Pope Urges More Spiritual Exercises

Says This Form of Retreat Can Offer Experience of God

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VATICAN CITY, FEB. 11, 2008 (Zenit.org).- Benedict XVI is promoting retreats known as spiritual exercises, saying the days of prayer are an opportunity of a strong experience of God.

In an audience Saturday with the Italian Federation of Spiritual Exercises, the Pope made an appeal for the promotion of the retreats, which are based on a practice begun by St. Ignatius of Loyola (1491-1556).

The Holy Father himself began his annual spiritual exercises last Sunday.

Benedict XVI told members of the Italian federation that "while multiple spiritual initiatives grow and providentially spread, above all among youth, it appears however that the number of participants in authentic courses of spiritual exercises is decreasing, and it appears that this is verified as well among priests and among members of institutes of consecrated life."

He affirmed that spiritual exercises are "a strong experience of God, sustained by listening to his word, understood and welcomed in one's personal life under the action of the Holy Spirit, which in a climate of silence, prayer and by means of a spiritual guide, offer the capacity of discernment in order to purify the heart, convert one's life, follow Christ, and fulfill one's own mission in the Church and in the world."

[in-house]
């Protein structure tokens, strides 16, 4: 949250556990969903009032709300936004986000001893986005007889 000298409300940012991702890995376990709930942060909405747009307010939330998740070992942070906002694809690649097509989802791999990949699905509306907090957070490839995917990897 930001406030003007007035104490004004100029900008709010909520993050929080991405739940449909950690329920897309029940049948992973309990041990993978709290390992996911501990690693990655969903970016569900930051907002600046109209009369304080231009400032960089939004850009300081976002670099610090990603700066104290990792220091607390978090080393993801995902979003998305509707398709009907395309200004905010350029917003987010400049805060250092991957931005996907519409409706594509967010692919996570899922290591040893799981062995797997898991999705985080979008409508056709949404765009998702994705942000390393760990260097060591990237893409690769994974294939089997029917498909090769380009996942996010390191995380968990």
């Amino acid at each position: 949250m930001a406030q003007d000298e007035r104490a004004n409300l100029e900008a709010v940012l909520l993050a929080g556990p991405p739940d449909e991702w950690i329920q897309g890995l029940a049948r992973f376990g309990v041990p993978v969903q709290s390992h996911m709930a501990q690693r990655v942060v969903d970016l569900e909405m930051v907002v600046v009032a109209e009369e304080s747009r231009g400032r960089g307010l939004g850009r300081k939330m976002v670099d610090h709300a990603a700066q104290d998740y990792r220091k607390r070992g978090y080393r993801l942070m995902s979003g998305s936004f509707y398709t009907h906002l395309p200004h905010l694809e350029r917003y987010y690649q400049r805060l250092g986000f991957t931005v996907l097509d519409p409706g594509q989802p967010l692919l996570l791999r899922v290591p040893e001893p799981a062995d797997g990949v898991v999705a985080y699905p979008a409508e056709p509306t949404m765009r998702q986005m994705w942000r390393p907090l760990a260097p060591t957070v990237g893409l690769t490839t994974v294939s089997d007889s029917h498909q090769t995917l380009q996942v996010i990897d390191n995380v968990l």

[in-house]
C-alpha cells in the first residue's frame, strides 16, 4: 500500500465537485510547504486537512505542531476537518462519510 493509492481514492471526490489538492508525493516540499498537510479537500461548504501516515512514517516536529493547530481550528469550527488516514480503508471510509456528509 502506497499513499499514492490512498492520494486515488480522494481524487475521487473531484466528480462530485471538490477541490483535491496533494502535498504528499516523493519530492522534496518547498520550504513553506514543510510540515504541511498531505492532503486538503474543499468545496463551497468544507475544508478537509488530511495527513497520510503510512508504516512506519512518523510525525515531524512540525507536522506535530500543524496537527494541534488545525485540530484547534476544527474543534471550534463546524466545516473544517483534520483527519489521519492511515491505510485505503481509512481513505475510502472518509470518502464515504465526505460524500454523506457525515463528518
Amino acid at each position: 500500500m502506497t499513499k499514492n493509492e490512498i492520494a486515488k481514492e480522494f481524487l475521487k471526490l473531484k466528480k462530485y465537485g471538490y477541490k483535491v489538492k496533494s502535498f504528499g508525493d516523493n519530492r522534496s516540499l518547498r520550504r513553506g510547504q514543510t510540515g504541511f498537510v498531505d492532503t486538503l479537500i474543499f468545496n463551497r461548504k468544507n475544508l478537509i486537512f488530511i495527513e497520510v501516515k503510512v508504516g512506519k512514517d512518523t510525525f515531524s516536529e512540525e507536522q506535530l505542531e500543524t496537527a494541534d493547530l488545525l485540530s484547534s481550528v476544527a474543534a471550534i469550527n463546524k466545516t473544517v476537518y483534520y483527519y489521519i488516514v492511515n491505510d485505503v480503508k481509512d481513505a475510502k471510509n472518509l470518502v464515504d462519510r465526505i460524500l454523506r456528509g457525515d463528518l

For this reason, the Bishop of Rome said he hoped that "together with other laudable forms of spiritual retreat, that there is not a diminishing in participation in spiritual exercises, characterized by that climate of complete and profound silence that favors the personal and community encounter with God and the contemplation of the face of Christ."

The Pope contended that "in an age in which there is an ever stronger influence of secularization, and, on the other hand, in which there is experienced a widespread need to encounter God, the possibility of offering spaces of intense listening to his Word in silence and prayer should not falter."

This implies, he added, making an effort to have houses dedicated to spiritual exercises, where there are well formed "guides and men and women leaders who are available and prepared, gifted with those doctrinal and spiritual capacities that make them masters of the spirit, experts in and passionate for the word of God and faithful to the magisterium of the Church."